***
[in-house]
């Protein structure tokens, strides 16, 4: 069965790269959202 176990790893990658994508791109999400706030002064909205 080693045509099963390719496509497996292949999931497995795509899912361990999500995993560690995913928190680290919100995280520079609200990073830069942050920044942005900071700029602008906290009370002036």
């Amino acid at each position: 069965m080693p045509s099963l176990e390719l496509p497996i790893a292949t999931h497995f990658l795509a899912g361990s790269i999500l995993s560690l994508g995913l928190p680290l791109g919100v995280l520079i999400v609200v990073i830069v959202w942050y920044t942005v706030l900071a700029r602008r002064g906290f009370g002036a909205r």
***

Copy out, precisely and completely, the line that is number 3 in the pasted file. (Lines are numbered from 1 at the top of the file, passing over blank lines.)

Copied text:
């Amino acid at each position: 069965m080693p045509s099963l176990e390719l496509p497996i790893a292949t999931h497995f990658l795509a899912g361990s790269i999500l995993s560690l994508g995913l928190p680290l791109g919100v995280l520079i999400v609200v990073i830069v959202w942050y920044t942005v706030l900071a700029r602008r002064g906290f009370g002036a909205r």